But although my 10pm departure is still many hours away, I feel quite anxious about the impending deadline.
Eager to diffuse this, I leave the hostel two hours earlier than I have to. This is partly so that I have time to organise things at the station and partly because I have to shift my heavy gear down five flights of stairs before I’m going anywhere! Thankfully, a friendly man from South Korea appears from nowhere and kindly helps me with the unpleasant task of moving out.
But the short ride to the station is fraught with difficulty, and I spend the next hour in a frustrating battle with the roading system and the usual lack of signage. Where exactly is the station turn-off?
When I finally reach the station, the waiting room is full of people and access to the platform appears to be blocked by large metal gates. Since I don’t know which platform my train is leaving from, I head back outside and quickly break the Troll down on the steps leading up to the waiting room. This is getting easier, but in the absence of gaffer tape I have to use my tent base and various straps to package the frame, racks and wheels together.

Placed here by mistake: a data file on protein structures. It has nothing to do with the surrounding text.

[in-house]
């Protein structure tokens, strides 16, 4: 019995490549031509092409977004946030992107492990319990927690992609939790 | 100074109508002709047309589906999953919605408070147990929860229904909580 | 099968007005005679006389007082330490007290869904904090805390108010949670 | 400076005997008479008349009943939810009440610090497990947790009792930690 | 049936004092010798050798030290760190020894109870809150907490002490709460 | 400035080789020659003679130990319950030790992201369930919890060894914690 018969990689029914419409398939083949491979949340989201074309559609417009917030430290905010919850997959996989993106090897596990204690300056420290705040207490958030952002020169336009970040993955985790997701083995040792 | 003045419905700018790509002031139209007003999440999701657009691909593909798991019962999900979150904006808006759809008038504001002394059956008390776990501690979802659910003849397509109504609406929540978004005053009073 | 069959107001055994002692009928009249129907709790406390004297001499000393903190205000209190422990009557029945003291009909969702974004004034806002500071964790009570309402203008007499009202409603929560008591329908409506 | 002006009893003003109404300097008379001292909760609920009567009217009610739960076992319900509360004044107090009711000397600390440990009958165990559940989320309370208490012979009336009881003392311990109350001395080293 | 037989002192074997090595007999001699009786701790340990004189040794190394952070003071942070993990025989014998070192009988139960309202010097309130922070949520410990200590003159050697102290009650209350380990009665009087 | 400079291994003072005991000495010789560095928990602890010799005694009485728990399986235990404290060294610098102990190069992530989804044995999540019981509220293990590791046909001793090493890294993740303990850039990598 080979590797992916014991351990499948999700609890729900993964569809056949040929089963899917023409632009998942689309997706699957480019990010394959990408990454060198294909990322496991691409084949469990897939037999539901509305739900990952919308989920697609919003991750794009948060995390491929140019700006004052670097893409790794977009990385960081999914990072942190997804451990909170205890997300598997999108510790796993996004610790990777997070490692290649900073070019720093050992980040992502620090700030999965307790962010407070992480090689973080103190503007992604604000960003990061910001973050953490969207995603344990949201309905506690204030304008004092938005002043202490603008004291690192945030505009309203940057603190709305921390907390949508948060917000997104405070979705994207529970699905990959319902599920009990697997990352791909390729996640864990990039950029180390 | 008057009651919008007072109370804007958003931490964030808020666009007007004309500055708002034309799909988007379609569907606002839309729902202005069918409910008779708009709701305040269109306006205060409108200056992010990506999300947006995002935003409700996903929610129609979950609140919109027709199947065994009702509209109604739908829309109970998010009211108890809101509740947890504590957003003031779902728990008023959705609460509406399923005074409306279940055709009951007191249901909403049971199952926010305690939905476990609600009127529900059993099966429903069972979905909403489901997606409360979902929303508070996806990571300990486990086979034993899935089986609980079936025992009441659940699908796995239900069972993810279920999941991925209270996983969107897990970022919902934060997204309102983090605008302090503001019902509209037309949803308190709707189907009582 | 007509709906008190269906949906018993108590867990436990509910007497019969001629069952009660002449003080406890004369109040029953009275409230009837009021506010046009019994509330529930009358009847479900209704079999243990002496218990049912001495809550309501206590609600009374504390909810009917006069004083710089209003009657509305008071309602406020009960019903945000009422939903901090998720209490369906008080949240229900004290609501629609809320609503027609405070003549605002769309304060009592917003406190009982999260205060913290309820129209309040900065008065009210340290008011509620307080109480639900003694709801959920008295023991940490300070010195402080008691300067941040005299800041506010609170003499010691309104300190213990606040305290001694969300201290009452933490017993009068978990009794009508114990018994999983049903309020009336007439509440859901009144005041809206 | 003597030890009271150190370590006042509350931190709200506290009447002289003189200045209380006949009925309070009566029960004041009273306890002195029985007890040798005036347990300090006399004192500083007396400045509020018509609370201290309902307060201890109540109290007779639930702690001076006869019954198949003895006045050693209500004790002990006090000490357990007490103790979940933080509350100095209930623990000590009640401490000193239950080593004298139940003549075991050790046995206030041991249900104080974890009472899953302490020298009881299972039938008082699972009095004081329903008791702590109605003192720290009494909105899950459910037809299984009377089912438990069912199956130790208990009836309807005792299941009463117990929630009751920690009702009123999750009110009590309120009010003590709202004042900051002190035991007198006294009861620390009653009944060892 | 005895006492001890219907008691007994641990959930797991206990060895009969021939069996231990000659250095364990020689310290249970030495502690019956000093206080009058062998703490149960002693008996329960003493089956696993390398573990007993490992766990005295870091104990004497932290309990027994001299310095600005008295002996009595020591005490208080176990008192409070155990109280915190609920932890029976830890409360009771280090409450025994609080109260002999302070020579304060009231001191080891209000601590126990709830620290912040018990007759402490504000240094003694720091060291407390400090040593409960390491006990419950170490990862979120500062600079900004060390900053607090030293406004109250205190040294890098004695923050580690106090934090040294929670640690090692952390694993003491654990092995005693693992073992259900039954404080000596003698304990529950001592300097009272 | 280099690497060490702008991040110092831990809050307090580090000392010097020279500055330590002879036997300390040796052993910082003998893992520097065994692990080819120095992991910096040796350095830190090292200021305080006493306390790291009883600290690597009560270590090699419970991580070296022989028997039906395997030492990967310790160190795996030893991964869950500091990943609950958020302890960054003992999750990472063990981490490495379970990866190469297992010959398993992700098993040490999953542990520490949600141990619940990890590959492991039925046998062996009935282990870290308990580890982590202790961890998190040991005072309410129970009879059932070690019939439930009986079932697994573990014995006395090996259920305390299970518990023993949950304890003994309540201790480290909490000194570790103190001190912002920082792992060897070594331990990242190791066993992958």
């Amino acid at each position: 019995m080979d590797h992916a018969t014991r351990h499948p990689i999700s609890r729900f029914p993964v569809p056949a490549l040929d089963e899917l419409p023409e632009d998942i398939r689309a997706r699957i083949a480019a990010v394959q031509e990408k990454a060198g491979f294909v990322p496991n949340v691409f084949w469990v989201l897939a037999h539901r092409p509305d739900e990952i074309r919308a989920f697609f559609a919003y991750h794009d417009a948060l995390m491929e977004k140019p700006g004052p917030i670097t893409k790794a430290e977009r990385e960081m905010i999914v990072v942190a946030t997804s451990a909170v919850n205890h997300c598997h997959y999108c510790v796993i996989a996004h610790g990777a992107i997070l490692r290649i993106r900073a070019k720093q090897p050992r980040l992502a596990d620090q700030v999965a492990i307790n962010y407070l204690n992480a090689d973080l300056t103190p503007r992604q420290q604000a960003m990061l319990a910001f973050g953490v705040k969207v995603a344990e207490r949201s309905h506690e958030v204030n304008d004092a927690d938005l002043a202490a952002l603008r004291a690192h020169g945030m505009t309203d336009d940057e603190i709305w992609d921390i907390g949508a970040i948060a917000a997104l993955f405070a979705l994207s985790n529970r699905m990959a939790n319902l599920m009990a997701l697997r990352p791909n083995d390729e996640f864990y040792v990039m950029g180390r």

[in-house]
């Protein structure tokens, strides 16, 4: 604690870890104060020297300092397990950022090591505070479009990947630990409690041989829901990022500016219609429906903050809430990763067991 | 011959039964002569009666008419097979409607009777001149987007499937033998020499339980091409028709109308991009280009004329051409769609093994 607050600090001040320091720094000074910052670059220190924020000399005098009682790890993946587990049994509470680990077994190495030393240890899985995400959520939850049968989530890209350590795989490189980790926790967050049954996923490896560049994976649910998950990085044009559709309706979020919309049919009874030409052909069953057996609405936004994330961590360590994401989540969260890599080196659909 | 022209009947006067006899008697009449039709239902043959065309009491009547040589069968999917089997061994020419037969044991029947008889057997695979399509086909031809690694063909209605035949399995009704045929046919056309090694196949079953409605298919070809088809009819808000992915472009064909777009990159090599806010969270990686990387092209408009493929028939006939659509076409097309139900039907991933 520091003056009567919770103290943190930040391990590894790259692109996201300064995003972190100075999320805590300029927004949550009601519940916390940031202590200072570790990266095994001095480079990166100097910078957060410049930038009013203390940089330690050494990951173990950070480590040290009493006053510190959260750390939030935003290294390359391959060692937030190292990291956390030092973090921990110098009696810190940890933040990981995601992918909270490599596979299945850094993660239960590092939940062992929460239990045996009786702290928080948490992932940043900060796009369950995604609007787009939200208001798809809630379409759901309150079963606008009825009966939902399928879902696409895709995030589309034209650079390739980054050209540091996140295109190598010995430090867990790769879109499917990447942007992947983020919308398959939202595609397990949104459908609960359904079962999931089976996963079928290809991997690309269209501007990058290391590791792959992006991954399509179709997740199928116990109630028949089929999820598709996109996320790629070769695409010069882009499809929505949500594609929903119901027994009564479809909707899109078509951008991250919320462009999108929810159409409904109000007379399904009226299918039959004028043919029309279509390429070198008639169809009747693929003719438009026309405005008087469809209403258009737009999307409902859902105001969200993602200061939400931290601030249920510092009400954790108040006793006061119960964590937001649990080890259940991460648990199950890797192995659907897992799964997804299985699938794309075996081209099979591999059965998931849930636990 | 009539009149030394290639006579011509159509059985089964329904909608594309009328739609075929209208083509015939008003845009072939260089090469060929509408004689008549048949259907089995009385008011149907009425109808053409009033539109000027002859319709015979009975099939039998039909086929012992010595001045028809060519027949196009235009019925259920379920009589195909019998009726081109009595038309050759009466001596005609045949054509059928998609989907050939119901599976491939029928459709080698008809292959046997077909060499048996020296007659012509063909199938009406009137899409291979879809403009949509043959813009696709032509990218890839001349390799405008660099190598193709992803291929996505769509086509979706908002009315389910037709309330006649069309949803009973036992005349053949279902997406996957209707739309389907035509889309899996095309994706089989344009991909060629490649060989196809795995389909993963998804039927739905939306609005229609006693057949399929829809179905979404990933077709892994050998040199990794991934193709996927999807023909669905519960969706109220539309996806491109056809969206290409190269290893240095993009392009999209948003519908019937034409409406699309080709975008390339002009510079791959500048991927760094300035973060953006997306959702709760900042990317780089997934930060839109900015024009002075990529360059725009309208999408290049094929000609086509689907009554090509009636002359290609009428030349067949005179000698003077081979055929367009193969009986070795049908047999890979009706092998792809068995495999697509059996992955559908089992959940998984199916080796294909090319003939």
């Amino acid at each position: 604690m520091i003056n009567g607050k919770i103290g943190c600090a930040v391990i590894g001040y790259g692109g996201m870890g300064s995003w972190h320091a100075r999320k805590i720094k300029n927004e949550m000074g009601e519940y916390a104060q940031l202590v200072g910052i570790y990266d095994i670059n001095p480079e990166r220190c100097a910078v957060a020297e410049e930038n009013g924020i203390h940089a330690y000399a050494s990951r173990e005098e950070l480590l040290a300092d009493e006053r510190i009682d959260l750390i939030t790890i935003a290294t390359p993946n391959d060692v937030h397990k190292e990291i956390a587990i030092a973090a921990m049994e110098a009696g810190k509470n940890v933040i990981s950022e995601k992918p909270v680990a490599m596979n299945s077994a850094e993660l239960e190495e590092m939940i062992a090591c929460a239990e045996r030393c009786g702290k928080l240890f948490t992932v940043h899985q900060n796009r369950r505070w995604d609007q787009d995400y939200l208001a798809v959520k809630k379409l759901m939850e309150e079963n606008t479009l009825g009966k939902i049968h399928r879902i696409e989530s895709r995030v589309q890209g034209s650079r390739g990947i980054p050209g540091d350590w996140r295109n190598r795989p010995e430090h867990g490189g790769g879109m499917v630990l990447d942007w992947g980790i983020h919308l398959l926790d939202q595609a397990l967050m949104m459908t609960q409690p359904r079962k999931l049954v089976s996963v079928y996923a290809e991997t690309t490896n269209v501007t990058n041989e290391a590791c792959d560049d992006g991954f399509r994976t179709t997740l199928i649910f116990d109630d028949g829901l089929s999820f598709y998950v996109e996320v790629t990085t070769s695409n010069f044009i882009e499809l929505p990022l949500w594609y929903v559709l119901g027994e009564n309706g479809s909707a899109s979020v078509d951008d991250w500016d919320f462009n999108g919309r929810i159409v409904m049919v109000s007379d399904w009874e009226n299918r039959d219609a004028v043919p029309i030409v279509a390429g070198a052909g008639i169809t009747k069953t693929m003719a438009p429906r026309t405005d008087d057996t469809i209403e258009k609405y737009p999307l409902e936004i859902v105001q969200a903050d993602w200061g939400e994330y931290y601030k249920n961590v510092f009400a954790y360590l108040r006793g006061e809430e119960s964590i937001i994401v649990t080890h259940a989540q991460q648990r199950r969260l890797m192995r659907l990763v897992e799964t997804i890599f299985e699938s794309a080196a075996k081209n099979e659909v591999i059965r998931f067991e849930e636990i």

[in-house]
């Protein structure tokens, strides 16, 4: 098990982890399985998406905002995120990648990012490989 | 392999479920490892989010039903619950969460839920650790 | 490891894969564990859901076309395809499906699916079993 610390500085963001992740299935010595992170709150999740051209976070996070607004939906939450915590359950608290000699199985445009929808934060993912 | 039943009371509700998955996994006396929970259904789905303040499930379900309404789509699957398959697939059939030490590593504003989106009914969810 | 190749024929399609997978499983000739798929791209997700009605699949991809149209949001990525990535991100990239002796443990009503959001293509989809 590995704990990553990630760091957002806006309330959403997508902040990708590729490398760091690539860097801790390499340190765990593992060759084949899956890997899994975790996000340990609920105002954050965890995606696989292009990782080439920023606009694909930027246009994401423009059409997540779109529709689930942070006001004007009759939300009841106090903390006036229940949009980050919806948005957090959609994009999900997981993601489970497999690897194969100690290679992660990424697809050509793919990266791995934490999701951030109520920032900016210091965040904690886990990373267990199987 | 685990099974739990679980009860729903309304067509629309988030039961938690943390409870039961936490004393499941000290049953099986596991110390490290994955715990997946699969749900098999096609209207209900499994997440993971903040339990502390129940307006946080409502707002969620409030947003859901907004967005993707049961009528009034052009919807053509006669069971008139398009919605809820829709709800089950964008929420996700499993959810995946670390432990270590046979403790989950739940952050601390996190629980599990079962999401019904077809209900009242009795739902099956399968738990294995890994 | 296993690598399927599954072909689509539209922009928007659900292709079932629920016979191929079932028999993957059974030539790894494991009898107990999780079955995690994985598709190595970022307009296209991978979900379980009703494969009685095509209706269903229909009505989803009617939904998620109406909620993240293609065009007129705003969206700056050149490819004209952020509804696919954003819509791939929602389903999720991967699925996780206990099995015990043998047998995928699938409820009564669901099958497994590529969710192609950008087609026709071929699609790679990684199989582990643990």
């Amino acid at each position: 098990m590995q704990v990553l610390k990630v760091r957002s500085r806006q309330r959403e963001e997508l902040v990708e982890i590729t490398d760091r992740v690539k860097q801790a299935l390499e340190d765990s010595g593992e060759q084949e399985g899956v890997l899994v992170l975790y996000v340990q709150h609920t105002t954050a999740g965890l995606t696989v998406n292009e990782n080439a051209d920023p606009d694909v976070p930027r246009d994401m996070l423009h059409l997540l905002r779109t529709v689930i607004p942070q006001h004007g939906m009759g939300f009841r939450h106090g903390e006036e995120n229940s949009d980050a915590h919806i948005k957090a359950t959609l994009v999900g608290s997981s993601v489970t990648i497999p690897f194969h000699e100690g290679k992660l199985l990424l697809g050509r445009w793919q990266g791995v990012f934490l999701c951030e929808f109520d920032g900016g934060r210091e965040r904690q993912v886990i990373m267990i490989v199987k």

The train arrives and I have 17 minutes until it departs. Unfortunately the platform isn’t actually accessed through the waiting room, so I have to cart over 40kg of packaged bike, tent and pannier bags a couple of hundred metres around the other side of the building to where the train is. So much for being prepared.
Luckily, as obviously often happens in Russia, another man appears from nowhere. This one is a young Russian with passable English. He carries my bags, and I carry my bike. When we get to the platform, the female train wardens take over and the man disappears again. The ladies stow my wrapped bicycle at the end of the carriage and help ferry my bags onto the train. Their help allays my stress so much more effectively than the needless bureaucracy of the ball-busting wardens in Zabaikalsk.